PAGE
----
Statistical analysis

The H-score or percentage of immune cells obtained from all available cores in the intratumor and stromal tissues of each case were used. We first compared 54 patients with patients with NPC at the Sun Yat-sen University Cancer Center with metastasis (n=25) or without metastasis (n=29) after radical therapy as the original training group. This group was well balanced in terms of T stage, gender, age, N stage, and treatment method, which eliminated the effect of these factors on metastasis (online supplementary table 2). Univariate analyses using Cox proportional hazards regression modeling was then used to test the significance of different immune markers in this original training group. The p-value for significant markers (<0.05) remained for further validation within the training group.

To construct a prediction model in the training group, we used a penalized logistic model to select markers. The coefficients weighted by the penalized logistic model were used to construct the prediction model using the R package glmnet in the training cohort (online supplementary file 6 (p 5)). In the training cohort, the X-tile software (V.3.6.1; Yale University, New Haven, Connecticut, USA), which can automatically select the optimum data threshold according to the highest χ² value (minimum p value) defined by Kaplan-Meier survival analysis and log-rank test32 was used to identify the optimal cut-off value.

Distant metastasis-free survival (DMFS) was the primary endpoint, defined as the interval between the first day of diagnosis to the advent of first distant metastasis event. Progression-free survival (PFS) was the secondary endpoint, defined as the interval between the first date of diagnosis and disease progression or death from any cause. The Kaplan-Meier method was used to analyze survival, and the log-rank test was used to compare the differences between groups. We calculated the HRs using univariate Cox regression analysis. As a predictor of benefit gained from induction chemotherapy plus concurrent chemoradiotherapy (IC+CCRT), the immune signature was analyzed in the combined training and external cohorts.

Multivariate Cox regression analysis with backward selection was performed to test the independent significance of different variables. To remove non-significant variables from the analysis, the threshold p value was set at 0.1 (p>0.1), and the final Cox model retained marginally significant variables (005<p<0.1). The following covariates were involved in the model, including the immune signature (high risk vs low risk), gender (male vs female), age (≥45 years vs <45 years), T stage (T3–4 vs T1–2), N stage (N2–3 vs N0–1), ECOG (0 vs 1 vs 2), serum lactate dehydrogenase (≥245 vs <245 U/L), C reactive protein (≥3.0 vs <3.0 mg/L), hemoglobin (HGB;<130 vs ≥130 g/L) and body mass index (≥23 vs <23 kg/m²). For the multivariable Cox regression model, the coefficients were used to construct nomograms. The calibration curves were made by plotting the observed rates against the predicted probabilities of nomogram. A bootstrapping method with 1000 resamples was used to calculate the concordance index (C-index). To evaluate the prognostic or predictive accuracy of the clinical features and the immune signature-based nomogram, receiver operating characteristic (ROC) analysis was used. The area under the ROC curve was calculated to assess the sensitivity and specificity of the model to predict distant metastasis. All statistical analyses were performed using R (V.3.6.0) and SPSS (V.22.0, IBM). The statistical tests were all two-sided, and statistical significance was indicated by a p-value of less than 0.05.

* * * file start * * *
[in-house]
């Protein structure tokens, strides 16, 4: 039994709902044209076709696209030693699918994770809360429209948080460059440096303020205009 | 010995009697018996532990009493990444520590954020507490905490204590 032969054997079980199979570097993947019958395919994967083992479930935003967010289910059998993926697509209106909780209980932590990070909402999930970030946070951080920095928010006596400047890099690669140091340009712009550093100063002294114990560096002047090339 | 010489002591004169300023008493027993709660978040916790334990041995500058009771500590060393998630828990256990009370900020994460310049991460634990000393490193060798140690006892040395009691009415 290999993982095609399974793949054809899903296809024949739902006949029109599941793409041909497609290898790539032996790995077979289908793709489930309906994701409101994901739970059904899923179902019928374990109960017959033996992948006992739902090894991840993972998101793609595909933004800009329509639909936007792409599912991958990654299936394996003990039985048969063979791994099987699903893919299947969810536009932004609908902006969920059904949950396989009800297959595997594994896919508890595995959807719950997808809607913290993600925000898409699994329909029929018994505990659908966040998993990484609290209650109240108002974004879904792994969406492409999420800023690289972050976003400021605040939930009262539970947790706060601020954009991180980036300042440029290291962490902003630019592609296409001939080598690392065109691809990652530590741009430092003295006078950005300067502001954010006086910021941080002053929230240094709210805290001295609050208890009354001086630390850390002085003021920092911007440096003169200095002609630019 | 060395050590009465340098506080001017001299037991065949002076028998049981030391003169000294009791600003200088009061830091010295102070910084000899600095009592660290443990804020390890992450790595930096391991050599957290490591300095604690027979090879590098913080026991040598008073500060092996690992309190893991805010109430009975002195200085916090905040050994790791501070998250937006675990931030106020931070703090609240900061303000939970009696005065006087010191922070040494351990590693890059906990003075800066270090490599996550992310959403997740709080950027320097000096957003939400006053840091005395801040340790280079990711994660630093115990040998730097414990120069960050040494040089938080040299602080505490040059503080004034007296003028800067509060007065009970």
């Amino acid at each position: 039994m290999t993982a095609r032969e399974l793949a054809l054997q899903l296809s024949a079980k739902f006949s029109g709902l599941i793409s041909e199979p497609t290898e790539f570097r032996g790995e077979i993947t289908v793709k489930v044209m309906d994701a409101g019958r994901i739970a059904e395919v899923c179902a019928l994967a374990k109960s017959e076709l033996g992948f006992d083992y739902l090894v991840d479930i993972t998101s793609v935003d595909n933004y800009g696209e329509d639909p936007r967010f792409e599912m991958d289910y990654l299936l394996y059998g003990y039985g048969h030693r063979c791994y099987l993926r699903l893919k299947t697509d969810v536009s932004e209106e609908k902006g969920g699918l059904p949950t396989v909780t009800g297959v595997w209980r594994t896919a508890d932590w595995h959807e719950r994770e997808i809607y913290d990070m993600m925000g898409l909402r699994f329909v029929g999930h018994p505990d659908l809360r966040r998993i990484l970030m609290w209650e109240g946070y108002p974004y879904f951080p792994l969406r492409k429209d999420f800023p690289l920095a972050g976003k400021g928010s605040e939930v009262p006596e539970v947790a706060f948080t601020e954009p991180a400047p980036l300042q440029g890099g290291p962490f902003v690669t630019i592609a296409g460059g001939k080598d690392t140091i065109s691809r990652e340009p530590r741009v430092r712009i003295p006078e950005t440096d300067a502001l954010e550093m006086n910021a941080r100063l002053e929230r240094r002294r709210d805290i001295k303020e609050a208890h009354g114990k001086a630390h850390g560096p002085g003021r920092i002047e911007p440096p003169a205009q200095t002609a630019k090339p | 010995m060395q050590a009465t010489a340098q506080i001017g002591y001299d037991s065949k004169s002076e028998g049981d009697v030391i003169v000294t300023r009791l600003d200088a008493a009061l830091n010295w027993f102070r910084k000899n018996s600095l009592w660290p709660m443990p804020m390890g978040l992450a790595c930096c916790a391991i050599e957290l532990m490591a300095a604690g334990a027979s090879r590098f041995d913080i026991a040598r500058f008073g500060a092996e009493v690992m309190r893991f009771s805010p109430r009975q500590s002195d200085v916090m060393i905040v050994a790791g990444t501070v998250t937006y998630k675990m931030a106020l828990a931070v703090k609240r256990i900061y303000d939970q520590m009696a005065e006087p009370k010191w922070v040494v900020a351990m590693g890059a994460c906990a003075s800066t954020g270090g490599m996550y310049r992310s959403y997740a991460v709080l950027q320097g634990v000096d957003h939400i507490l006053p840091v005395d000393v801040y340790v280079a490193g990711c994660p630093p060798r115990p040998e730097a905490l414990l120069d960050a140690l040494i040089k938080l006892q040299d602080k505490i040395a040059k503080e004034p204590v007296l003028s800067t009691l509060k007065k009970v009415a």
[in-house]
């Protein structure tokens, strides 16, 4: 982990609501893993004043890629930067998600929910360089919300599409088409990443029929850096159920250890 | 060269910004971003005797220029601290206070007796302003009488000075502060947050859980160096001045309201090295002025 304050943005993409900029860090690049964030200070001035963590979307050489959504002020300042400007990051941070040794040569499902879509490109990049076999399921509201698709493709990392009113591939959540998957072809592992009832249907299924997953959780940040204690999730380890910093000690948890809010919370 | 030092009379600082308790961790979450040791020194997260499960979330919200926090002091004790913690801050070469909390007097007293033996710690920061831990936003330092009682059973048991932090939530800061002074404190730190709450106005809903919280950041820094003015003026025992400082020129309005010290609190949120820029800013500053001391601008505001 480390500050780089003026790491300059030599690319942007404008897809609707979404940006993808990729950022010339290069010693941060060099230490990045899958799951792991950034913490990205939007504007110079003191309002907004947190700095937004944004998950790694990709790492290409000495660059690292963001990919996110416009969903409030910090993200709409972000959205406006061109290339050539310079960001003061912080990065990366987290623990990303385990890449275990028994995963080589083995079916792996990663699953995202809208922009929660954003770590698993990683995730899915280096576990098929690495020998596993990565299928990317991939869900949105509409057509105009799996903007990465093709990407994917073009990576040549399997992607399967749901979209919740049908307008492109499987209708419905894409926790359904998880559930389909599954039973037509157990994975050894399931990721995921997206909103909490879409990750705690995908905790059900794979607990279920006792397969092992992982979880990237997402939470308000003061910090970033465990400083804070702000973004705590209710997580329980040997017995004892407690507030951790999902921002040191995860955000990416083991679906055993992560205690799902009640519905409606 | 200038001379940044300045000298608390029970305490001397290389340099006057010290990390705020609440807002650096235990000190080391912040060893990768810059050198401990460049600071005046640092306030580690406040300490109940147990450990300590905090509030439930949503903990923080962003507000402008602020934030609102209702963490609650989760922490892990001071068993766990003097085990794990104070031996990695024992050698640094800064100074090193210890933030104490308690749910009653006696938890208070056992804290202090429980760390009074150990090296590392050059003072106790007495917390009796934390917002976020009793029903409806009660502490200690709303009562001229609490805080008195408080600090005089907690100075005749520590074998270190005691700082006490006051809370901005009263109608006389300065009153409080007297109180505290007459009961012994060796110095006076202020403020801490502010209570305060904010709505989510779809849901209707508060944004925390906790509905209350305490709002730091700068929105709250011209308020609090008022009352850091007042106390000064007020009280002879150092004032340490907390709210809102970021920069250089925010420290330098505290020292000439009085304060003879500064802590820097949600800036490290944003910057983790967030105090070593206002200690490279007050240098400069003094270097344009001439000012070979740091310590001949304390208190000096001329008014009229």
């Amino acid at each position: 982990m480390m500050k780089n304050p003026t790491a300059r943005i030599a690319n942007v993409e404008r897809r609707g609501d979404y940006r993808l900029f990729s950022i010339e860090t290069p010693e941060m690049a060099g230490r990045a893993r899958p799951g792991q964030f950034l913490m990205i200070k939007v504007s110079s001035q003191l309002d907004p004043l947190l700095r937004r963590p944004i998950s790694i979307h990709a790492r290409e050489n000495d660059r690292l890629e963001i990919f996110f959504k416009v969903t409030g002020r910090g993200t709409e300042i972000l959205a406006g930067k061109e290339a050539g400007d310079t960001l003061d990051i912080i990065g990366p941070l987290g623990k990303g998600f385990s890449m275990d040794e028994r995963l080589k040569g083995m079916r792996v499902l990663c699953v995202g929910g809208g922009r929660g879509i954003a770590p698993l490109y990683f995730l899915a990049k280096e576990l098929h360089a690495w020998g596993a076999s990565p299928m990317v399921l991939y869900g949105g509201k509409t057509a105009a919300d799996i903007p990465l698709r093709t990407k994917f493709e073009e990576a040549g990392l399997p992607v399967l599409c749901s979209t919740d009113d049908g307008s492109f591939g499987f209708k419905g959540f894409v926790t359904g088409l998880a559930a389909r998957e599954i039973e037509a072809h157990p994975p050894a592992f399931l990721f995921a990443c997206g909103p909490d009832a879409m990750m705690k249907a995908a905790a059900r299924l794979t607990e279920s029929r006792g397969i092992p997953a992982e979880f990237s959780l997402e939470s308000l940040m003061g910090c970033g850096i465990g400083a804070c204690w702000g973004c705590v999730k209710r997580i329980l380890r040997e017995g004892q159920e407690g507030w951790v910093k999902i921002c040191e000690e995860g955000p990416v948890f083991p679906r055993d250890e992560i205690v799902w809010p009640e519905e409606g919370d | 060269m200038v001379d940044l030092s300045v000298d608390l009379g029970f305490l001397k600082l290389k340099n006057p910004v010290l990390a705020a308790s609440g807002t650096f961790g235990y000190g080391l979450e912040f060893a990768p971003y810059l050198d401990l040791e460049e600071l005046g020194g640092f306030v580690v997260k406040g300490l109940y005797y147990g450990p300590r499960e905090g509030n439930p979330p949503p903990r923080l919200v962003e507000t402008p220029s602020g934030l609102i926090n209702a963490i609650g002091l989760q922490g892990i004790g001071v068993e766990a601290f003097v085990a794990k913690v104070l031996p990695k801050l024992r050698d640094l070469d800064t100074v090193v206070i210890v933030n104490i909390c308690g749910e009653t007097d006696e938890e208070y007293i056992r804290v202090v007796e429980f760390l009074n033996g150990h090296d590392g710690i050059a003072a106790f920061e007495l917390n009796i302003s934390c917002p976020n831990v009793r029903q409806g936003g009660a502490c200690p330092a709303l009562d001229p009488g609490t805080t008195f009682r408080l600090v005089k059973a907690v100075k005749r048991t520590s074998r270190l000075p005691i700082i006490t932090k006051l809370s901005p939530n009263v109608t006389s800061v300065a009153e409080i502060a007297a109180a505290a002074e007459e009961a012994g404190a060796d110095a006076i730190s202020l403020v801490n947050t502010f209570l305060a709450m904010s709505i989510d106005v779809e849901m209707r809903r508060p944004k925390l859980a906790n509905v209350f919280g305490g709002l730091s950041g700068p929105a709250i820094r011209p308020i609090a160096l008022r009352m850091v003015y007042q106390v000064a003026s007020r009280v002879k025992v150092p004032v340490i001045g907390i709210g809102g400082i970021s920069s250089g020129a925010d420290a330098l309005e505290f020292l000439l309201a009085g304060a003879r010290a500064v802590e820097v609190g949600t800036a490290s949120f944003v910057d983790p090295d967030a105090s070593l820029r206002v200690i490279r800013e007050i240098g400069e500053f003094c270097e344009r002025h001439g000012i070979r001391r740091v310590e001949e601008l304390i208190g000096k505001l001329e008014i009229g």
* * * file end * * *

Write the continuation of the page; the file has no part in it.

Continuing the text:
Patient characteristics

Table 1 summarized the patient characteristics in the training cohort (n=194) and external validation cohort (n=304). The patients had a median age of 46 years (range: 18–78) years. There were 150 (30.1 %) female patients and 348 (69.9%) male patients. Seventy-five (15.1%) patients were diagnosed with stage II disease, 252 (50·6%) with stage III, and 171 (34.3%) with stage IVa. All 498 patients underwent radical IMRT. Additionally, among them, 201 (40.4%) received IC plus CCRT and 187 (37.6%) received CCRT alone. The median follow-up was 62.0 months (IQR 26.1–60.2), and 62 (12.4%) of the 498 patients developed distant metastasis during the follow-up period.

Table 1

Clinical characteristics of patients in the training and external validation cohorts

Screening results of the primary training group

Data for 54 intratumor cores and 40 stromal cores containing more than 70% tumor cells or stromal cells from 54 specimens of the primary training cohort were used for further analysis. We used the median H-score or percentage as a cut-off score and found that the expression of LAG-3 and CD117 in the intratumor region were individually associated with DMFS. In addition, the ratio of TIM-3+ CD8+ T cells and PD-L1+CD163+ cells yielded strong negative associations with DMFS and the ratio of PD-1+ CD8+ T cells and CD39+CD8+cells had no significant correlation with DMFS. As regard to stromal cells, high expression of CXCR5 and Foxp3 were identified with poorer DMFS (online supplementary table 3). The above eight significant immune markers (TIM-3, CD8, PD-L1, CD163, LAG-3, CXCR5, Foxp3, and CD117) were adopted for further verification using the training cohort of 194 patients. The eight selected immune markers showed distinguishable and clear staining as shown in online supplementary figure 1.

Association of the immune signature with prognosis